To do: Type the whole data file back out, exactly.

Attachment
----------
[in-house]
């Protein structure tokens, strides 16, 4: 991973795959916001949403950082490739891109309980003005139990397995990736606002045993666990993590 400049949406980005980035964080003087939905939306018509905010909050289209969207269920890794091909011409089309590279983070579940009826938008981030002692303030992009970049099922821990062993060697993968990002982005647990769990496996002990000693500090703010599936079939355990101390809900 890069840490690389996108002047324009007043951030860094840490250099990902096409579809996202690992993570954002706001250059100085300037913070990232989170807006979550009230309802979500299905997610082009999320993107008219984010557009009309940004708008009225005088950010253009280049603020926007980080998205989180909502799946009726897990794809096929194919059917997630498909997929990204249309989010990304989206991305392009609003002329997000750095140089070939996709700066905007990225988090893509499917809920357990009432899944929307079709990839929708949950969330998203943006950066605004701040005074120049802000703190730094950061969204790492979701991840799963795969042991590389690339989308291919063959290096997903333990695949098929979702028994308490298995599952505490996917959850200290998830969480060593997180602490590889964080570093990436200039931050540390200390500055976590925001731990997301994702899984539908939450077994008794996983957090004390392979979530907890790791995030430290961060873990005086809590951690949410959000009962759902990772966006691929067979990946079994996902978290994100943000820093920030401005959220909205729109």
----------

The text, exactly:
[in-house]
């Protein structure tokens, strides 16, 4: 991973795959916001949403950082490739891109309980003005139990397995990736606002045993666990993590 400049949406980005980035964080003087939905939306018509905010909050289209969207269920890794091909011409089309590279983070579940009826938008981030002692303030992009970049099922821990062993060697993968990002982005647990769990496996002990000693500090703010599936079939355990101390809900 890069840490690389996108002047324009007043951030860094840490250099990902096409579809996202690992993570954002706001250059100085300037913070990232989170807006979550009230309802979500299905997610082009999320993107008219984010557009009309940004708008009225005088950010253009280049603020926007980080998205989180909502799946009726897990794809096929194919059917997630498909997929990204249309989010990304989206991305392009609003002329997000750095140089070939996709700066905007990225988090893509499917809920357990009432899944929307079709990839929708949950969330998203943006950066605004701040005074120049802000703190730094950061969204790492979701991840799963795969042991590389690339989308291919063959290096997903333990695949098929979702028994308490298995599952505490996917959850200290998830969480060593997180602490590889964080570093990436200039931050540390200390500055976590925001731990997301994702899984539908939450077994008794996983957090004390392979979530907890790791995030430290961060873990005086809590951690949410959000009962759902990772966006691929067979990946079994996902978290994100943000820093920030401005959220909205729109």